Forgiveness, just like God, is a term. It is a term that represents an idea. If one says "God" and thinks of a mythological Greek God, then this will be very far from the Christian Science understanding of God as infinite presence (without a beard:-). Same with forgiveness. If forgiveness means basically: see evil as real, and then make an effort to forget it, then this is not forgiveness as I understand that Jesus taught it and as Christian Science explains it.
Sometime ago a friend borrowed my car. When my dad passed on I inherited his fancy sports car. I keep it immaculate and cherish it as a souvenir from my dad who liked his car very much. When my friend returned the car, it was damaged in such a way that it could not be driven safely anymore. When I asked him about it, he denied it and said that he did not do anything to it and had no idea what happened! This friend, lovely in many ways, has a history of lying as a means of self-defense. I felt resentful towards him. We had planned an activity together and I told him that in the end I would not go (I did not want to spend any time with him) and said that I had unexpected work to do. This was true! I had to work to forgive him. I knew I could not stay in this mental place of negativity and resentment.
So how does one forgive? We forgive by knowing, realizing, affirming, understanding, feeling, that evil (in whatever form) was never true. What a minute! What does that mean! It means that forgiveness, in a way, is not a human effort. It is not naive denial. It is an inspiration. Something bigger than us that we yield to. Let me explain more: forgiveness is not about accepting that we have been wronged and try hard by whatever mental mechanism to be ok with it. It is also not about letting time go by, so we kind of forget about the wrong done to us. Forgiveness is a change of perspective. It it our change of perspective. It is to be willing to let go of the human picture (always misleading) to adopt the divine, spiritual perspective. From a divine perspective only good is real, only harmony is present. To forgive is to make that perspective real to us. Anyway, enough theory... let's go back to the car situation:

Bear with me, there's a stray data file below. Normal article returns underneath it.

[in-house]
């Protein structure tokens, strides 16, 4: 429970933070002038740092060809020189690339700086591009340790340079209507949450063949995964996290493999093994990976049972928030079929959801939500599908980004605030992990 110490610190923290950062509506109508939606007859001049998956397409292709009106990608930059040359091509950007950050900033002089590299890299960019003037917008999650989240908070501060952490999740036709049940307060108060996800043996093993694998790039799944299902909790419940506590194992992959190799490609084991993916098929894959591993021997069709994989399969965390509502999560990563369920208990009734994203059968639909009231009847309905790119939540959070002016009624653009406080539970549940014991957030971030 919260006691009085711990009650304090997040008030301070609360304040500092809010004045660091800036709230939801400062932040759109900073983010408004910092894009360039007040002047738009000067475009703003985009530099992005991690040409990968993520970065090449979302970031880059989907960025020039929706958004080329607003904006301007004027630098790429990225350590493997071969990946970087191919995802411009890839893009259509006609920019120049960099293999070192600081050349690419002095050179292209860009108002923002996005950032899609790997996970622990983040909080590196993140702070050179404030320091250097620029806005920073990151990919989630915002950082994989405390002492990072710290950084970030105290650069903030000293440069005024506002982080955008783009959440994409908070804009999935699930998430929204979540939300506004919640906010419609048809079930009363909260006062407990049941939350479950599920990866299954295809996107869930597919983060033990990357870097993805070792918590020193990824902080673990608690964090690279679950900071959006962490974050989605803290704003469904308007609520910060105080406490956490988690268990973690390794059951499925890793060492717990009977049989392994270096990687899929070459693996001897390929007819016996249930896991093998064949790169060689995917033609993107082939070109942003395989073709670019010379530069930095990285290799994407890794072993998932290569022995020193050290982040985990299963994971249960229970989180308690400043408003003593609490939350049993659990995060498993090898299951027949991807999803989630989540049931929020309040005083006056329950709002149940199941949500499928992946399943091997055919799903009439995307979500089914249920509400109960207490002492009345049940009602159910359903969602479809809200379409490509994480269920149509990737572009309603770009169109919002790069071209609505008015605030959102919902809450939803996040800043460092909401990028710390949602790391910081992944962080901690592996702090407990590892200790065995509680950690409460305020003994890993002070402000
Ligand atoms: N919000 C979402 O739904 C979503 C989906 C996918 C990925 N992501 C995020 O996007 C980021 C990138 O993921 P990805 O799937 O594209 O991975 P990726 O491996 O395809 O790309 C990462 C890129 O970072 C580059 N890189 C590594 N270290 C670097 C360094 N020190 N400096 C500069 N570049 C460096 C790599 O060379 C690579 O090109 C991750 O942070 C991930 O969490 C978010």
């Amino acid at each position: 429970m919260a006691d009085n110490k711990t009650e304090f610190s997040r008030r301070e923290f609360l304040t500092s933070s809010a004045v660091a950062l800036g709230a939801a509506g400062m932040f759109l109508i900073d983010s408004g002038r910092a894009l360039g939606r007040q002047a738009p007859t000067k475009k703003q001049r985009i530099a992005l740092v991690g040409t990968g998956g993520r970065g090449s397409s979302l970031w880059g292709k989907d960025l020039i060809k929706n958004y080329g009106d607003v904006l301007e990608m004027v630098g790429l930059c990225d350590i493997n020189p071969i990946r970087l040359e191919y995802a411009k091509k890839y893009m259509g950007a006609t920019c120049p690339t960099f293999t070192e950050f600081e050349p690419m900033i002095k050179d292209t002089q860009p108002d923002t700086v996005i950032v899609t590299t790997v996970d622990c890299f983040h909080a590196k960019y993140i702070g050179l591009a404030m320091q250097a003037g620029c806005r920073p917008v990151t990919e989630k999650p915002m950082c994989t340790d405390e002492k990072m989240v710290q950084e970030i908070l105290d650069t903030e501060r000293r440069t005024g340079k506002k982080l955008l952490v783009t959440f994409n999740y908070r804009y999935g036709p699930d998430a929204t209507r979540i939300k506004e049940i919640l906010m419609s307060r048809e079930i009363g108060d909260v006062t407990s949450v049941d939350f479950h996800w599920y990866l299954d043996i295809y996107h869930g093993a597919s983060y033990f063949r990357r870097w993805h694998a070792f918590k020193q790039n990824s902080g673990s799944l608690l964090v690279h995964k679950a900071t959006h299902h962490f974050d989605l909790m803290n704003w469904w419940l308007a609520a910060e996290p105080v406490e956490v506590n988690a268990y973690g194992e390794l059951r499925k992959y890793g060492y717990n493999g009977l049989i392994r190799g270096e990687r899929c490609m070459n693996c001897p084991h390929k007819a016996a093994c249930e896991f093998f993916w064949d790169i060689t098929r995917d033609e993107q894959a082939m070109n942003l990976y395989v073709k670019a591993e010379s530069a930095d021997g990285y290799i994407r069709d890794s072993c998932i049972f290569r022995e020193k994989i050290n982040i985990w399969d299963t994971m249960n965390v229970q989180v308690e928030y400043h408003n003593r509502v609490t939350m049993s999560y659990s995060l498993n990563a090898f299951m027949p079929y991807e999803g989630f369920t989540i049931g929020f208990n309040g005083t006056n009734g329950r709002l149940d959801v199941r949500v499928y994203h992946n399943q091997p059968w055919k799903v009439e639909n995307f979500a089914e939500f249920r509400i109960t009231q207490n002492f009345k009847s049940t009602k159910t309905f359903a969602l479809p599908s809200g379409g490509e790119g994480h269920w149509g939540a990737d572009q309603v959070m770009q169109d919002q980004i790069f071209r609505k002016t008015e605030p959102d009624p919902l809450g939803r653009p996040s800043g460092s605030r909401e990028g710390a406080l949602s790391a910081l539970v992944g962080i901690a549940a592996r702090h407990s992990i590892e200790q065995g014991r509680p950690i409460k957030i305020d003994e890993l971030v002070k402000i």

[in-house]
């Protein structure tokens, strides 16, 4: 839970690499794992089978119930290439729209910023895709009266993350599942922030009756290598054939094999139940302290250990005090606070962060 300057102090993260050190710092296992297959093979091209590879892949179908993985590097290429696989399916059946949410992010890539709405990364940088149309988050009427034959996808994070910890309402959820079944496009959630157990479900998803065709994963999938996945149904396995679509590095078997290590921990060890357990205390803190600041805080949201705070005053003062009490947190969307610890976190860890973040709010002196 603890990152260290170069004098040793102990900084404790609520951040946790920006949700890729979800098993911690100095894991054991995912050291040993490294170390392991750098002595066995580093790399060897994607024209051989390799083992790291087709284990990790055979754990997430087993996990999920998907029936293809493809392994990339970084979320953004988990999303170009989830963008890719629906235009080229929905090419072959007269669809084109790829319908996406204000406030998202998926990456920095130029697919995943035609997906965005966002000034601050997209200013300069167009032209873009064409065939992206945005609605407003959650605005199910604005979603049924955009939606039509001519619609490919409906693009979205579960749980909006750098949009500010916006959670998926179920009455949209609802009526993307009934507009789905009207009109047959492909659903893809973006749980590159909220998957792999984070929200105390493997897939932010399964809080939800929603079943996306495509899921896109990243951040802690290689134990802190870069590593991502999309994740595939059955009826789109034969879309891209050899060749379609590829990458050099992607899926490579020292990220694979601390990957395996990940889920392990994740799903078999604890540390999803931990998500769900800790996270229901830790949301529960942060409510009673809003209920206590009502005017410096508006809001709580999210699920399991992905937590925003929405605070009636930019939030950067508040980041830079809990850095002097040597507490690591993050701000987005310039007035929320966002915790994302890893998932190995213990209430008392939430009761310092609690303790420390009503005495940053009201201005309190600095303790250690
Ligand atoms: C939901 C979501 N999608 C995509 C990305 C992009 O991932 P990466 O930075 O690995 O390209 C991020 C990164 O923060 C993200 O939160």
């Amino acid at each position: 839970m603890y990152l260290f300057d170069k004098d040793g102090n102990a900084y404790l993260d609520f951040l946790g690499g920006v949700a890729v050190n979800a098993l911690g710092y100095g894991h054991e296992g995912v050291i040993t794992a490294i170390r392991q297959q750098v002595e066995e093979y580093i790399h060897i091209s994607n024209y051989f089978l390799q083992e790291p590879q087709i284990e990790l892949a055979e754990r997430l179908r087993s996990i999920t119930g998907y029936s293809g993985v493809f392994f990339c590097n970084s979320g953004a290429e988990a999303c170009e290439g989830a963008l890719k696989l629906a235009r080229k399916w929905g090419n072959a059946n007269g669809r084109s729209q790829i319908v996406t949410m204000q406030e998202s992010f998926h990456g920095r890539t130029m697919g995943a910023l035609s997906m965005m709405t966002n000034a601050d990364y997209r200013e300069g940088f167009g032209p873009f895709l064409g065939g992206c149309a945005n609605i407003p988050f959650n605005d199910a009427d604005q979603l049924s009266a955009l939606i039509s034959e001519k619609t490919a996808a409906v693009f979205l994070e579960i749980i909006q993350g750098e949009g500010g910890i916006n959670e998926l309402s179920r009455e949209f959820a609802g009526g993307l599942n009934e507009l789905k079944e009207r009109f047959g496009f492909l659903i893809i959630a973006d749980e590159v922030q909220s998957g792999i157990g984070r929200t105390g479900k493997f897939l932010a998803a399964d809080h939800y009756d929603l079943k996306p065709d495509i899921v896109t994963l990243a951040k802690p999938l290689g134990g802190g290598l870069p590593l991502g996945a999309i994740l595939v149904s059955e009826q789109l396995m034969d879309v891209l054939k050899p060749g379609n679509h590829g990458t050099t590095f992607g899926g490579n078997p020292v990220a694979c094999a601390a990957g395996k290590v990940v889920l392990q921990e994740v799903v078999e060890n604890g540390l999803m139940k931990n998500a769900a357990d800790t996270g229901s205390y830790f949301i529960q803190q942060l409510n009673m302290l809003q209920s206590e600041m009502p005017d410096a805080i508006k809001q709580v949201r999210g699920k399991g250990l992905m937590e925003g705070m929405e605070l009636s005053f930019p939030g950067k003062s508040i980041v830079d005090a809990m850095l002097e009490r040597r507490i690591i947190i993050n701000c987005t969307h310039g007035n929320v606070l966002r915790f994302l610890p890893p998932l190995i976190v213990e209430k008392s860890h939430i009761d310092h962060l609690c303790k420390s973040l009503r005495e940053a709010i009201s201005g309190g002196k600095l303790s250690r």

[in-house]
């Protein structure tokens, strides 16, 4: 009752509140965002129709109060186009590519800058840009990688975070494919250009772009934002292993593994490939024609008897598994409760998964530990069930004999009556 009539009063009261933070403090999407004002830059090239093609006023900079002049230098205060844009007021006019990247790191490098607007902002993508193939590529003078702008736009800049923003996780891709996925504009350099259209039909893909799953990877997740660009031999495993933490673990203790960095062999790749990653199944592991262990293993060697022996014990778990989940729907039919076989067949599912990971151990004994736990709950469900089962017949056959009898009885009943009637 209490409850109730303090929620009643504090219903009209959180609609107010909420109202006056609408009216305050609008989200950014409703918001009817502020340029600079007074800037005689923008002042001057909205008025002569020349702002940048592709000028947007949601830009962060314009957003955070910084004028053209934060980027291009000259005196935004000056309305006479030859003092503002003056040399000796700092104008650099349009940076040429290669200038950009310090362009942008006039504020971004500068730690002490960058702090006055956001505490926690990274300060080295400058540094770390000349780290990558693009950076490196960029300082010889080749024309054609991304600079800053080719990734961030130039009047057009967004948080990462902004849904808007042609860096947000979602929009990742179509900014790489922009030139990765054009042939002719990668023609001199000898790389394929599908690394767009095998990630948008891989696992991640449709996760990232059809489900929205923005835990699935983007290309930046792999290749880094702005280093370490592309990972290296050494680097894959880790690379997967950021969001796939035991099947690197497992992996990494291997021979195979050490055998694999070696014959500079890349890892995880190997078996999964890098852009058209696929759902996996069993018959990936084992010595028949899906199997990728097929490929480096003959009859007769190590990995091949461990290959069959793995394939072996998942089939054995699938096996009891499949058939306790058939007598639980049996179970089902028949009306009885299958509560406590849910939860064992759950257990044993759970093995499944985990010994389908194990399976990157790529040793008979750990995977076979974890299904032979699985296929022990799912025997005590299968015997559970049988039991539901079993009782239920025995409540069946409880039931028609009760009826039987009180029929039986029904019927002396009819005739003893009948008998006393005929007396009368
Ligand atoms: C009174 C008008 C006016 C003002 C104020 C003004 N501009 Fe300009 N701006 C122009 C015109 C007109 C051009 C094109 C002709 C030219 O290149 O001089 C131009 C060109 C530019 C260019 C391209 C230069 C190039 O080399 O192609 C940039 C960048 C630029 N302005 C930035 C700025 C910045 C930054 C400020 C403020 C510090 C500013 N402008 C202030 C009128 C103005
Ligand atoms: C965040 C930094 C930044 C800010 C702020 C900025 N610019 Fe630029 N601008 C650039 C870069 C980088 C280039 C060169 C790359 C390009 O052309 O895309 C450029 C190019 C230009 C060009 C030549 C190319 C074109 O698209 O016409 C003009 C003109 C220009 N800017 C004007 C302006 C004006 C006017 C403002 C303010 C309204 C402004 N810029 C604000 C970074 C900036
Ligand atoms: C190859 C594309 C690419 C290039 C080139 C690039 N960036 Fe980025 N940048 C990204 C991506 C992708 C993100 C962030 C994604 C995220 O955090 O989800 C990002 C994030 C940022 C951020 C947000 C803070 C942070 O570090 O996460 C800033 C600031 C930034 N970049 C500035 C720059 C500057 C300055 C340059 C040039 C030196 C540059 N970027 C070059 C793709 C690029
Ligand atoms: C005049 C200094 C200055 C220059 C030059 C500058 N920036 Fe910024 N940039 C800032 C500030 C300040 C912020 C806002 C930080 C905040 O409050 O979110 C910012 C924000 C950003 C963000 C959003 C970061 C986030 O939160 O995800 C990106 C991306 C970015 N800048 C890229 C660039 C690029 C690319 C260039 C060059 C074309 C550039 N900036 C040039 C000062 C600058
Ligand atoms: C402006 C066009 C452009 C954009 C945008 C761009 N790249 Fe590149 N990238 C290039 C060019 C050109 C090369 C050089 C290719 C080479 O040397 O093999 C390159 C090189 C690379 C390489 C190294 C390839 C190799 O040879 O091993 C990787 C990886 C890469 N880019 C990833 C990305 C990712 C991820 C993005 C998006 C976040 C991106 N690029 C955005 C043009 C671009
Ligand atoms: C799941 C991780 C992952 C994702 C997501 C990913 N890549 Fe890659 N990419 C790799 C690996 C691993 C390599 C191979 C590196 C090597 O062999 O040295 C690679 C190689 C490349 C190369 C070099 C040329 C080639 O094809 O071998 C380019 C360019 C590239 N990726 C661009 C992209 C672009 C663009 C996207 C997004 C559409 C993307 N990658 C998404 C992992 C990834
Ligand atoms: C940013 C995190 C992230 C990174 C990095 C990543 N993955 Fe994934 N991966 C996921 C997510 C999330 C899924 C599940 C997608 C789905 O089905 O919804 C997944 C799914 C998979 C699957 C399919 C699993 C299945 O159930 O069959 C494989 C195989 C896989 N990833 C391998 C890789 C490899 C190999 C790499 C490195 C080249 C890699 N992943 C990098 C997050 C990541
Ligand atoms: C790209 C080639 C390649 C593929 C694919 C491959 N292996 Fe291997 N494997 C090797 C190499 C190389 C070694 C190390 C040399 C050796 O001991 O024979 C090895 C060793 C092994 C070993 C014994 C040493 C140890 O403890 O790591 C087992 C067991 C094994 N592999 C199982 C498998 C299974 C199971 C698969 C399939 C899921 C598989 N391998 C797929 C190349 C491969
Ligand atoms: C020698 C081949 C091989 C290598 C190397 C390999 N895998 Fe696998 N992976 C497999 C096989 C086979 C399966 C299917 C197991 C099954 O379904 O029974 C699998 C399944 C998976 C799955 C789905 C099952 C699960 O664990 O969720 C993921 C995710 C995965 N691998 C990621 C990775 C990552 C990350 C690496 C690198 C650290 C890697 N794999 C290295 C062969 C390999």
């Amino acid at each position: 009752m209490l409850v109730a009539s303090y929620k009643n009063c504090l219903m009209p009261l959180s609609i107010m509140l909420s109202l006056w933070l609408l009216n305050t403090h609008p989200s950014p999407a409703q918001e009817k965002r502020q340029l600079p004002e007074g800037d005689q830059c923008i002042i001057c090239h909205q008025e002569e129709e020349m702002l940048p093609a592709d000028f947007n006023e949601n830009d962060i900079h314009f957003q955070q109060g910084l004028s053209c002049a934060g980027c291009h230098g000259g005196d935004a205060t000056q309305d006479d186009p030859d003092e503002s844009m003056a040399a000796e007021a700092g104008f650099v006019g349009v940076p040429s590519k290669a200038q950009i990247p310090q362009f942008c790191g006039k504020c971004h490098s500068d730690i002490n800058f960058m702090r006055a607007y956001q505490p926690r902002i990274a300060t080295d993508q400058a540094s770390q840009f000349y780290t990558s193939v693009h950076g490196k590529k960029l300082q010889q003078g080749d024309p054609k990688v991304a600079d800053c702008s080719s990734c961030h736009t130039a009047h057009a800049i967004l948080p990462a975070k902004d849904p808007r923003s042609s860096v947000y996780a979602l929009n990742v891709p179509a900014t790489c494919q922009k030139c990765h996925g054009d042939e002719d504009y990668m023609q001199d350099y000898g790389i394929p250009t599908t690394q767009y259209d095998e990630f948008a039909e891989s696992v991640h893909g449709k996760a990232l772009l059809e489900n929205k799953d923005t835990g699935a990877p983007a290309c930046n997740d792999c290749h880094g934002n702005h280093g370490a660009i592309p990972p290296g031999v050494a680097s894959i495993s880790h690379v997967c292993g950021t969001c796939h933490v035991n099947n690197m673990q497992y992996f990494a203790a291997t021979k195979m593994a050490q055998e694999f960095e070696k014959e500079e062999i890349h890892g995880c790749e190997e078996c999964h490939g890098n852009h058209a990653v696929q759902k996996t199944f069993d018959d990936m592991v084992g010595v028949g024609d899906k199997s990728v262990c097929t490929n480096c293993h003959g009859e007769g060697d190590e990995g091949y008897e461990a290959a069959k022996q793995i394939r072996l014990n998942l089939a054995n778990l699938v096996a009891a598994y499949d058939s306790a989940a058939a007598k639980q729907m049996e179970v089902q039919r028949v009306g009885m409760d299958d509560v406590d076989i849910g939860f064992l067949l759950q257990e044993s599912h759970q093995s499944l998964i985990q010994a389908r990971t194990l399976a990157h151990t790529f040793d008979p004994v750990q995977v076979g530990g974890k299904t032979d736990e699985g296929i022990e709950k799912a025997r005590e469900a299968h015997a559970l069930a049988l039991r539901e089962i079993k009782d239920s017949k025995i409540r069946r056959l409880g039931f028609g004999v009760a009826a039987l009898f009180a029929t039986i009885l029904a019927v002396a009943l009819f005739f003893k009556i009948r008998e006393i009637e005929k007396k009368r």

Working to forgive meant that I had to unsee a lying human but know that he was and is always the expression of Truth, God. There is no room for a liar in God's kingdom (present harmony, here, now). Seeing the whole car accident as an illusion was important too --a misleading perspective. From a spiritual perspective (the only actual and real perspective), all was well. All was and is harmony. When I concluded thinking and praying, the only thing left was love. If evil is truly unreal --as it is-- then from a spiritual perspective my car was never damaged, in other words, we can never lose anything valuable. We express God's allness and wholeness at all times. Then I could love him. How could I blame him for something that never happened? I could not.
The next day, I took the car to the garage. They could see me right away which never happened before (you have to book at least a week in advance). They took the car and called me a few hours later to let me know that it was fixed. When I went to pay, they said that there was no charge for it. The car was fixed and is in its previous state. No charge. As if nothing happened which is exactly the truth from a spiritual perspective! Later that day, I let my friend drive the car again.
We never discussed this episode. But I feel a stronger sense of love and compassion for this friend
Jesus said that evil is a lie. Jesus did not say that evil was something big and real. He said that it was a lie: Something that appears to be true but is not. This is why when Jesus was asked if we should forgive someone who offends us as much as seven times, he responded forgive "seventy times seven" --as evil will never be real so we are always whole, untouched.
We don't forgive real evil. Forgiveness acknowledges that evil was never real. And this is what brings release and true peace.
You can go deeper on this topic by looking at this excellent article by Louise Wheatley where she explains for example : "To hold a post-mortem over error is tacitly to admit that it once had life." And you can go in full depth by reading the book Science and Health with Key to the Scriptures by Mary Baker Eddy which offers a unique perspective on the Bible.
Purpose and origin of this blog:
Sharing inspiring & practical spiritual ideas.